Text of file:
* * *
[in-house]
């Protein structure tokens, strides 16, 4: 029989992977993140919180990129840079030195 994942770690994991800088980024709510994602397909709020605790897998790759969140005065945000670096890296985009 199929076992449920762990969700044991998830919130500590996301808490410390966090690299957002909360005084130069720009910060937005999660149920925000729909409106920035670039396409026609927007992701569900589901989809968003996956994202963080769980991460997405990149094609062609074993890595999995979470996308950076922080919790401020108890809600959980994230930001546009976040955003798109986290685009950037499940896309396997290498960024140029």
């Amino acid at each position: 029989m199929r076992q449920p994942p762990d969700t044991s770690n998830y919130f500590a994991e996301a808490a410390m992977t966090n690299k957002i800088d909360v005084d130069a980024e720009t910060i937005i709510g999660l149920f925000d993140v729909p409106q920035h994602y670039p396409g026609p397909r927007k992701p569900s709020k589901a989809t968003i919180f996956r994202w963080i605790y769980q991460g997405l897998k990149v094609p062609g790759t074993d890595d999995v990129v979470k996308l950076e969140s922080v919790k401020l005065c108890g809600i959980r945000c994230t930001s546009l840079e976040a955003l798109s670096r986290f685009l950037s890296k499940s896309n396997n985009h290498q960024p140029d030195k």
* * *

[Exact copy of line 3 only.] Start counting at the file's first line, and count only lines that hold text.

């Amino acid at each position: 029989m199929r076992q449920p994942p762990d969700t044991s770690n998830y919130f500590a994991e996301a808490a410390m992977t966090n690299k957002i800088d909360v005084d130069a980024e720009t910060i937005i709510g999660l149920f925000d993140v729909p409106q920035h994602y670039p396409g026609p397909r927007k992701p569900s709020k589901a989809t968003i919180f996956r994202w963080i605790y769980q991460g997405l897998k990149v094609p062609g790759t074993d890595d999995v990129v979470k996308l950076e969140s922080v919790k401020l005065c108890g809600i959980r945000c994230t930001s546009l840079e976040a955003l798109s670096r986290f685009l950037s890296k499940s896309n396997n985009h290498q960024p140029d030195k």